This explains the non-stop confrontation between different factions in Egypt with the aim of establishing “new” rules for the game. For example, the strikes of civil service employees to secure permanent contracts and raises; the work stoppage of other workers to increase their minimum wage; the rallies expressing religious or social demands in specific areas (like to rebuild destroyed churches; confirm the rights of Christian girls to convert to Islam without interference of the church; or proper medical care and compensation for those who participated or lost relatives to martyrdom during the revolution).
It is important to understand that even though most of these requests are justified, they still address non-collective demands at the level of the state. Thus, internally, governance by popular sovereignty reflects the persistence of confirmation of the pre-eminence of “active” people over the state and any systems acting on its behalf. So, the intentions were not only to change the political system but also to influence (if not change) all of the legal, economic, security, social and cultural systems in a way that satisfies the people.
This explains the competition among activist groups and individuals to organize rallies of millions of supporters in the public squares, especially AL-Tahrir square, to demonstrate their social power (not political power inasmuch as they have not yet presented their political programs) which is sometimes described as “show of muscle.”
Still, it is the search for “the national” consensus on the “national” priorities or interests and “national” principles or standards which characterizes the current turmoil in Egypt. Therefore, everything is on the agenda for discussion — even proposals on the role of media, laws, religion, women, modernity, tradition…etc. Some of these discussions are really worrisome; there is an absence of mature debate and most of the orators tend to be raconteurs rather than experts.
Some important outcomes, however, are already apparent in the Egyptian case. The most important being the demystification of the Muslim Brotherhood opposition movement, the largest organized group in Egypt that has long operated covertly. By virtue of having to practice real-world politics and day-to-day bargaining, the Muslim Brotherhood has been brought down to earth as a movement of ordinary mortals among the opposition. The role of the army also, in standing side by side with the Egyptian people, has had a remarkable result in authenticating the sovereignty of the people. Unlike the tradition of military interventions in internal politics, where the army favors the ruling powers, the Egyptian revolution has reversed this custom to the advantage of the people. The army is now a strict guardian of civilian popular supremacy.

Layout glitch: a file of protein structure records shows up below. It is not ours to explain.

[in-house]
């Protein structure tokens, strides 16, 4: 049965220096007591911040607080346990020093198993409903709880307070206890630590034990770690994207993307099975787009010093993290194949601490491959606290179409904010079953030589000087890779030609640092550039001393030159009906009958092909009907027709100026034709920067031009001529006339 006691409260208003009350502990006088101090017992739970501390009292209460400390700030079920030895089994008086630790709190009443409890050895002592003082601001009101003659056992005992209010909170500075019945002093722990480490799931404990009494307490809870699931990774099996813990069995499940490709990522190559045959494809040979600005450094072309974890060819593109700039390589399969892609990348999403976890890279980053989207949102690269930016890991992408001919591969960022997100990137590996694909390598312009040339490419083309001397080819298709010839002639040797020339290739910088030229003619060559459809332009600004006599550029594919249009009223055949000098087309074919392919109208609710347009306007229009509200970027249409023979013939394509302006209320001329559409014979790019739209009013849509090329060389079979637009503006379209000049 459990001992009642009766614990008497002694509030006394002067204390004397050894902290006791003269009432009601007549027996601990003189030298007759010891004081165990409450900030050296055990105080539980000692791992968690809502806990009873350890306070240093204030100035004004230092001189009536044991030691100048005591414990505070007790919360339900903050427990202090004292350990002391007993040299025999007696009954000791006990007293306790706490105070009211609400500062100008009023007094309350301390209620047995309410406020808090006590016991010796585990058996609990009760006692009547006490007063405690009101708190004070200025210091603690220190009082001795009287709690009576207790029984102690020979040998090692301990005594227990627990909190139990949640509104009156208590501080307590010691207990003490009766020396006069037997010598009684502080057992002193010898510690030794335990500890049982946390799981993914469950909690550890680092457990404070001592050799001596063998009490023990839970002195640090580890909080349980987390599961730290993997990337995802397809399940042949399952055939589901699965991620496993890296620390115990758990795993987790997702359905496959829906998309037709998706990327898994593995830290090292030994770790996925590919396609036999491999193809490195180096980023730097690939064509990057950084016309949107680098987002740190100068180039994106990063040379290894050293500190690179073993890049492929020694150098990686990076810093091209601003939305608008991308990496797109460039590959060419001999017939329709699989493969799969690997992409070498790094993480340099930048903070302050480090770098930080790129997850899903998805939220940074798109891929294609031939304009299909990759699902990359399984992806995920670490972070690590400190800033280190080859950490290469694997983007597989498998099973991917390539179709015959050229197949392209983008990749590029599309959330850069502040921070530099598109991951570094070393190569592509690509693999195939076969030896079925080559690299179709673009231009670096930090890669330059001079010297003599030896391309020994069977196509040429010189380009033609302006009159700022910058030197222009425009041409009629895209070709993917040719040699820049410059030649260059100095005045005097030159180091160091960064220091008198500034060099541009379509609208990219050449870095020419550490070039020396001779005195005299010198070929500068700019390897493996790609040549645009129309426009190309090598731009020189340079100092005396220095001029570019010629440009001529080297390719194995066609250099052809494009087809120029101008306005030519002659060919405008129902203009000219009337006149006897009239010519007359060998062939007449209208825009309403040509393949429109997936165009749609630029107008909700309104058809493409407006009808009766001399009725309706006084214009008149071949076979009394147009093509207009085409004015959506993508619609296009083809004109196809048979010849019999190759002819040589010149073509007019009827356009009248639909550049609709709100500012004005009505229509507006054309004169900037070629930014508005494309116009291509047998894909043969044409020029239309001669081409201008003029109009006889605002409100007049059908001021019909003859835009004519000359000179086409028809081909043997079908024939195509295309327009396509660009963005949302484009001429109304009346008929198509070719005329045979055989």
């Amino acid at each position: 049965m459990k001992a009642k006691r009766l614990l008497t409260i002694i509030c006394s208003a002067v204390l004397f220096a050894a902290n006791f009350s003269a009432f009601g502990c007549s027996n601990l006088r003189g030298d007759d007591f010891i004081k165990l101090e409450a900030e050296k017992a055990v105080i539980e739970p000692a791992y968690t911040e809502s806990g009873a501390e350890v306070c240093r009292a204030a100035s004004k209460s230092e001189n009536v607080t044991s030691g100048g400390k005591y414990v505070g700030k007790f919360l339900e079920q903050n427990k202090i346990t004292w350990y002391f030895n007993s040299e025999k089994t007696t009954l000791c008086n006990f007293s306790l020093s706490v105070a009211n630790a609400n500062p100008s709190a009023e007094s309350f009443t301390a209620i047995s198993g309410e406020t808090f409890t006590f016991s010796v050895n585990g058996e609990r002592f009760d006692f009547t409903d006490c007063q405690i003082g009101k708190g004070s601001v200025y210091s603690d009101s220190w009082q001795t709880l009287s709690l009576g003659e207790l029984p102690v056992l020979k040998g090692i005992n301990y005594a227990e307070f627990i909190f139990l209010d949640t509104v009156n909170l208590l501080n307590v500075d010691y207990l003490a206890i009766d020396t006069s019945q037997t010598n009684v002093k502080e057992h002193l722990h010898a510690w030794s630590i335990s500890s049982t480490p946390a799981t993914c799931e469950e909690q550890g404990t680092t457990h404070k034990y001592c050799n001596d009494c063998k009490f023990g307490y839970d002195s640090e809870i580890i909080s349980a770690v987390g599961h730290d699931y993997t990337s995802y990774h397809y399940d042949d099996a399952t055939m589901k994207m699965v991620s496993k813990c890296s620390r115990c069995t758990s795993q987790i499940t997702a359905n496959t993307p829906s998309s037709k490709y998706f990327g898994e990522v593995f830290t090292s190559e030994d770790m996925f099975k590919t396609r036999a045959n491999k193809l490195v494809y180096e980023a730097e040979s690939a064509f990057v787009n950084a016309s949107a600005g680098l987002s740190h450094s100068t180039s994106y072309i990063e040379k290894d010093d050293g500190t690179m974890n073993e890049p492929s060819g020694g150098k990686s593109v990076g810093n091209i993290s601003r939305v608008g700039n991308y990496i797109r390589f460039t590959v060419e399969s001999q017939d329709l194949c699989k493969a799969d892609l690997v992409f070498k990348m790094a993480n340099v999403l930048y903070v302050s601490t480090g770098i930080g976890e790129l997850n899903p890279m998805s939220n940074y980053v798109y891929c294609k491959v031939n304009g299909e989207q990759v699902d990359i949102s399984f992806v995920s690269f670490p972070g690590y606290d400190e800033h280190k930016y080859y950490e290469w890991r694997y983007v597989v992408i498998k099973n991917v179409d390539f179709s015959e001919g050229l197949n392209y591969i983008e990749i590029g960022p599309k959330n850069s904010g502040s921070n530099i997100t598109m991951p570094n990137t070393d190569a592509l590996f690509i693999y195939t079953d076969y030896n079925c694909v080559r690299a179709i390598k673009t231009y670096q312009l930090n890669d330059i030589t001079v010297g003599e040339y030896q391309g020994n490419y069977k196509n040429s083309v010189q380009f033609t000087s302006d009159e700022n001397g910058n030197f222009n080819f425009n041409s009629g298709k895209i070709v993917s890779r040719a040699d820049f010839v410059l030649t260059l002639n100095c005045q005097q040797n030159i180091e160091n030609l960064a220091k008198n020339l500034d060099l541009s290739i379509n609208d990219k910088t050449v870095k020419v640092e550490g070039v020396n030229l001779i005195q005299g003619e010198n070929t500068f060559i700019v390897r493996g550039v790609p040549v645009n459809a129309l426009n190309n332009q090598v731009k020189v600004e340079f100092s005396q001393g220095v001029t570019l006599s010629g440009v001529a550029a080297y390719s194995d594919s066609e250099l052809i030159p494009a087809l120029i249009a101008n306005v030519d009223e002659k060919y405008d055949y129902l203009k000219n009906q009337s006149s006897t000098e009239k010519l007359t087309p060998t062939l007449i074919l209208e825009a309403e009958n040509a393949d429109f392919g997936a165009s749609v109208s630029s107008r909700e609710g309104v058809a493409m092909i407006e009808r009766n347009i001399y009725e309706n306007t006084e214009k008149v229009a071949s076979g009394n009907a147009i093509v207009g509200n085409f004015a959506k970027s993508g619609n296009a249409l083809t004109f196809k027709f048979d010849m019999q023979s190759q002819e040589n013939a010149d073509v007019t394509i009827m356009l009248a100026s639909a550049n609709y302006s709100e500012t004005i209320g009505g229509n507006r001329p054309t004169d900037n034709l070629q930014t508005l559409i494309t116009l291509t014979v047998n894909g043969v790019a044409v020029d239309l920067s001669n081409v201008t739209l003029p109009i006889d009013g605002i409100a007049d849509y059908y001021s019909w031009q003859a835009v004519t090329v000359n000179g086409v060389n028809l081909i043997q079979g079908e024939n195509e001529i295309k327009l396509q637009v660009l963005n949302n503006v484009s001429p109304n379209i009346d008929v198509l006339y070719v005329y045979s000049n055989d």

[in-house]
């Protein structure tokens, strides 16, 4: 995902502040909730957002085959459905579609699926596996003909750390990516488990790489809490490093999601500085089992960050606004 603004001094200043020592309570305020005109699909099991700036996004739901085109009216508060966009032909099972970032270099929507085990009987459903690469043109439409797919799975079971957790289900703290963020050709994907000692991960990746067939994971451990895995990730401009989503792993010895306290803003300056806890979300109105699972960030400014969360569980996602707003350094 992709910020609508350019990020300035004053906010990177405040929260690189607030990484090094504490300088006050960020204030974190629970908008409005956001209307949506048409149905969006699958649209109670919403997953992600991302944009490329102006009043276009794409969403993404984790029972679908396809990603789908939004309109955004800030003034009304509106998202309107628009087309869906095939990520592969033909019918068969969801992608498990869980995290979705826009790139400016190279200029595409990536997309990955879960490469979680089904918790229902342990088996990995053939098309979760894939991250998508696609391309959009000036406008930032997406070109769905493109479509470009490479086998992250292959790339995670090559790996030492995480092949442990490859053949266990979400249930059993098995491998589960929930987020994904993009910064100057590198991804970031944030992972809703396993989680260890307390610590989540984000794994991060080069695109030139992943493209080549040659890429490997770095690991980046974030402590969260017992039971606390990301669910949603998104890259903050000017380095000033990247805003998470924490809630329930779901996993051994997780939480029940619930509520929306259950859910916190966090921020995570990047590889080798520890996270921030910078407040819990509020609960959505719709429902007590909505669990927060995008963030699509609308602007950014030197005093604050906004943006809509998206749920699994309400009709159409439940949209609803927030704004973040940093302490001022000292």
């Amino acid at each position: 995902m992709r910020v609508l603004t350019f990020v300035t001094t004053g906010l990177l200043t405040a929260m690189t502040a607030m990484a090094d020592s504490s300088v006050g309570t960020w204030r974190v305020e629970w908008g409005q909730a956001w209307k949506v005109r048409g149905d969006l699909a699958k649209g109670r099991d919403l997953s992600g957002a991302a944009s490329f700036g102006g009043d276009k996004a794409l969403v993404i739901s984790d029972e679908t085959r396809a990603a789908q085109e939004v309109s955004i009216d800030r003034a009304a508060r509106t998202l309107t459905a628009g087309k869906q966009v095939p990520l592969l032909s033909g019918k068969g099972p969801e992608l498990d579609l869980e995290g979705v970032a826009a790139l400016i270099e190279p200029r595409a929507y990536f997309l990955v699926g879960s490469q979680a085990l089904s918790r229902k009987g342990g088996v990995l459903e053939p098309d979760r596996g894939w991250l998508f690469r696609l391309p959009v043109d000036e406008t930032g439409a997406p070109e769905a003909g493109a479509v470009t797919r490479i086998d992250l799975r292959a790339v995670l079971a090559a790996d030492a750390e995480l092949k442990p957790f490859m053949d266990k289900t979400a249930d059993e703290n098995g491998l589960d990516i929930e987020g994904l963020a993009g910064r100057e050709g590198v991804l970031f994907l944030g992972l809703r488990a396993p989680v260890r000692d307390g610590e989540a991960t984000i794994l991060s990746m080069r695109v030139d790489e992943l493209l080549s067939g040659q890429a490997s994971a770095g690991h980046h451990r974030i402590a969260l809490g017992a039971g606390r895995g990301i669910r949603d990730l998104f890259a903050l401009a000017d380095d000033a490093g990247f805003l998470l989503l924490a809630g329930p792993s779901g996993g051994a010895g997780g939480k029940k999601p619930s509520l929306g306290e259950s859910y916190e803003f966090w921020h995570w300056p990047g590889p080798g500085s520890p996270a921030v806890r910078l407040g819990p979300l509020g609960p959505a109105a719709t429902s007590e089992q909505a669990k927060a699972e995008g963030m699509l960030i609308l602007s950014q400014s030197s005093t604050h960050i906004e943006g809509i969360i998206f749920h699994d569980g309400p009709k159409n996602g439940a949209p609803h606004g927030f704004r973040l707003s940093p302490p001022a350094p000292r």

Through popular sovereignty, Egypt — the oldest nation on the earth — rejuvenates itself, as will other civilizations. This time the impact of the Egyptian experience is not only for effect as were Egypt’s own version of the 1968 student rebellions, for example. But this time Egypt is a wake-up call for “old” and “aging” civilizations to invigorate their nations. This is why the map shows us that it is the “oldest” civilizations that have been affected most by the style of Egypt’s revolution (like Syria, Yemen, Greece, Spain, China, etc.). They all represent countries which have forgotten inherited civilizations and have major youth bulges in their populations.
Global domino effect
Egypt’s revolution has polarized very important trends in international relations via the so-called “civilization effect” creating “the age of popular sovereignty”. It has forced world powers to adjust the shortsightedness of their ideological lenses after failure to predict or cope with the turmoil in the Arab World and other regions. Popular sovereignty on the international level stimulates the better understanding and promotion in foreign policy circles of the principles of nonviolence as a powerful tool.